These books are very valuable to children because that’s where they get their questions answered. These books are, also, the main source that give them knowledge and make their thinking grew and become stronger as they gain more information about different things in their lives and in the world they live in. When reading
The cognitive theory focuses on how people learn from the processing of information. It discusses the concept such as memory, problem-solving as well as decision-making. Like behaviourists, they observed actions empirically to make interpretations about the internal mental progression (Yilmaz, 2011). According to Kuljis & Lui (2005) and Taylor et al. (2000), focus on arguments on how student learn large volumes of meaningful information by exposing them to a verbal teaching method.
He creates his books keeping in mind how a child would feel in that moment and how he can relate his book to young children, “I believe that children are naturally creative and eager to learn. I want to show them that learning is really both fascinating and fun” (Carle, ). His goal is to encourage children to want to learn and motivate them to use their
There are other ways you can learn in the classroom, you can learn from the environment that is around you. This process is known as enculturation and it can affect and even enhance learning. Repetition is what really affects someone in a culture. By seeing, hearing, and doing things over and over they start to become part of who you are. From the class I observed I noticed that the teacher often used repetition as the way to get the students to learn and get the correct answer.
In my reading, chapter one gave me some good information about assumptions and learning tasks. Jane Vella talked about assumptions in the first chapter and how the first assumption from learners arrive with the capacity to do the work that is involved in learning. Learners must be active, be engaged and held accountable for their learning. The second assumption is that learners learn when they are actively engaged-cognitive, emotionally, and physically –with the content. Then the third assumption follows closely on new content and can be presented through learning tasks (Vella pp 2-5).
One difference I would state is that I choose to specialize in Language and Literature because I love the linguistic aspect of it and I love to write poetry, short stories and expositions but reading was a bore to me. Although, I loved her strategy used, it was at a tertiary level institution and the students went through different levels of education, being early childhood, primary and secondary and their views on reading was constantly negative. What caused and still causes that? There needs to be a drastic change in how educators approach the teaching of Language Arts and specifically Literature. I believe if I knew how rewarding was from early my analytical and critical skills could have been of the ‘roof’.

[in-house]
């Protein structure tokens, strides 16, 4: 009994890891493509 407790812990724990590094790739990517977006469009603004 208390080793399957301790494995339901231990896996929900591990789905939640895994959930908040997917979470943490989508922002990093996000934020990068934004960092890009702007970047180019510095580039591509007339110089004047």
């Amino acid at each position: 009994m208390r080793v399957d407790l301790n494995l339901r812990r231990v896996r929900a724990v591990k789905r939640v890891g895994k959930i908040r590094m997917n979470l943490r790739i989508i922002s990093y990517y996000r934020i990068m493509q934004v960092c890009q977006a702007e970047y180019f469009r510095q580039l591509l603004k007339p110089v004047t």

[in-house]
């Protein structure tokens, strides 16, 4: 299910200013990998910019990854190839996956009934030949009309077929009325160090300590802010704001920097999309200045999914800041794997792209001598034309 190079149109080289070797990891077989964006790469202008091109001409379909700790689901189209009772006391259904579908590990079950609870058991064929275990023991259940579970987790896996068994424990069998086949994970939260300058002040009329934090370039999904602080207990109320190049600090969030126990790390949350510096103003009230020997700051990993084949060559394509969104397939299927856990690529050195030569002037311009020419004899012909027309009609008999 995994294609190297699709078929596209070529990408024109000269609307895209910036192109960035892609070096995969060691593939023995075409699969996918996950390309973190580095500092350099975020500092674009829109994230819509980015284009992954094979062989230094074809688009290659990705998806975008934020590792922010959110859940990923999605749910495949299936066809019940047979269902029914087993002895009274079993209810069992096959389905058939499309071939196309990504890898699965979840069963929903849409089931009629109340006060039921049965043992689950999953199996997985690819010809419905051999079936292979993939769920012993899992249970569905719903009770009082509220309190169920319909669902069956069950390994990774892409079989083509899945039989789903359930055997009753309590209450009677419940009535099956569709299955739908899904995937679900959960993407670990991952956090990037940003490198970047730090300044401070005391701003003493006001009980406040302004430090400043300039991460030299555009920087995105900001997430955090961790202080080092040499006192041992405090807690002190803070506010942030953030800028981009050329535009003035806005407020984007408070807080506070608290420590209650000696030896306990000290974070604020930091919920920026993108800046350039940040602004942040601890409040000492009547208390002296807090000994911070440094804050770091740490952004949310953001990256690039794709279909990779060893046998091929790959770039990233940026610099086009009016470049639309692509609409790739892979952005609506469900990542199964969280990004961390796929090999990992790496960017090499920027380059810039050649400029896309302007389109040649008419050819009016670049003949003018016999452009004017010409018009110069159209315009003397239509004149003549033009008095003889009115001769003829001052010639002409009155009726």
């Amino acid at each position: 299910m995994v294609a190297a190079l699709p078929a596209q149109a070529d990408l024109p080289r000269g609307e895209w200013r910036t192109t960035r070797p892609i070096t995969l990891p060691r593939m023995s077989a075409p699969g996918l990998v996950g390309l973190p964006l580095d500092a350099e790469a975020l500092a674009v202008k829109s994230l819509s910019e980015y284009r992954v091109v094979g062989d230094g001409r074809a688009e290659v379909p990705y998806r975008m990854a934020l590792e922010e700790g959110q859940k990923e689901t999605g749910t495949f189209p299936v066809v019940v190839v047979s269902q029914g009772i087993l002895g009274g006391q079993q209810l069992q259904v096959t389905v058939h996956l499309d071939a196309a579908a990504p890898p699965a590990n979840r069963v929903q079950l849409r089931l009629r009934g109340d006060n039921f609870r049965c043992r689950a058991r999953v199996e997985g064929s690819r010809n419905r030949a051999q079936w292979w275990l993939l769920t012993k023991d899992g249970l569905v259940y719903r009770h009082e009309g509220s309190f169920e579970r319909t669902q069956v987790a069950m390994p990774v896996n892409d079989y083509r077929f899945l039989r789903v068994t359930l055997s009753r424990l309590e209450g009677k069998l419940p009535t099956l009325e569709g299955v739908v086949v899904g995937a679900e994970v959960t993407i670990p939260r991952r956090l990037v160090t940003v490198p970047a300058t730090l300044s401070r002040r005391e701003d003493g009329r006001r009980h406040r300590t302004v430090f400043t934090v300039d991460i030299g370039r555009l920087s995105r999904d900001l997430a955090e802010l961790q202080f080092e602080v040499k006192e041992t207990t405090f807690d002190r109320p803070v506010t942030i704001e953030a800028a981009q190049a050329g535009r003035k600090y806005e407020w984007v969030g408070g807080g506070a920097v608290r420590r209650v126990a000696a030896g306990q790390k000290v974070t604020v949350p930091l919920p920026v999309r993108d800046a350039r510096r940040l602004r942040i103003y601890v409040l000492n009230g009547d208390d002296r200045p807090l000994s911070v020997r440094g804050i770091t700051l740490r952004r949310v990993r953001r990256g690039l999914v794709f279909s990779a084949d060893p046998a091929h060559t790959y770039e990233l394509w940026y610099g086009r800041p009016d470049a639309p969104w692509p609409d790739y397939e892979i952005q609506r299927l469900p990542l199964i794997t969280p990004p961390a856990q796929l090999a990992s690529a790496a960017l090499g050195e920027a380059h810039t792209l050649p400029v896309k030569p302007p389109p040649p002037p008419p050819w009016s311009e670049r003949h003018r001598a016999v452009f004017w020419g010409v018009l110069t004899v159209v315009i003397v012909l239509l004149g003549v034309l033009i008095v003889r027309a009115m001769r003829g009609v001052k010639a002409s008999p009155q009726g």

Students can use books to grow their knowledge about our everyday day life. “It is important to help students see that everyone 's view counts” (Scales). By allowing students to see different points of views they’re able to experience situations unfamiliar to them and learn about different cultures and societies. If they don’t have the opportunity to read these books then they might miss out on these vital lessons. Children need to know about sensitive topics and strong ideas.
One of the most effective teaching tools to assess and stimulate critical thinking is questioning. Questions are mostly used to generate the recall of previous knowledge, but effective questioning lead to advance student learning and engender discussions. The use of questioning is more effective when the students are actively involved in the learning process. One important technique to realize this is divergent questions. “we relied mostly on divergent questions based on the information from literature which states that these questions encourage critical thinking and reasoning in addition to increased participation” (Cruickshank, 2009,p.372).
Interactions between an adult and child during the early years are vital for their development and learning, as they are still grasping day-to-day skills and understanding new life concepts. Children learn and develop their language and literacy skills through interactions with others; they begin by absorbing, listening and then imitating and practising (Buckely 2003) Learning environments that promote language and literacy development are environments which expose and encourage children to interact with various forms of print. Behaviourists such as Skinner (1953) argue that language acquisition and development are learned through observation of behaviours in their social environment; these behaviours are then practiced through imitation by the child. Children learn through imitating what they see others do or how they behaviour, play is the most important learning tool for children to construct meaning of these behaviours. Dramatic play in early childhood settings allow for children to recreate environments they may have visited and share their experiences with their peers, such as going to the doctors.
This aspect of the emergent curriculum is beneficial as using children’s interests can serve as a vehicle into other entry points for exploration, learning and development to occur. Using scaffolding strategies accordingly to activities and experiences, and scaffolding the curriculum into practice in general allow children to gradually develop in all areas of their learning and development at a pace that suits them and with lots of guidance and adult support. Scaffolding gives the educators an opportunity to guide children to the point where they can understand tasks and concepts on their own. When a child can do so, educators rest knowing that the children have learnt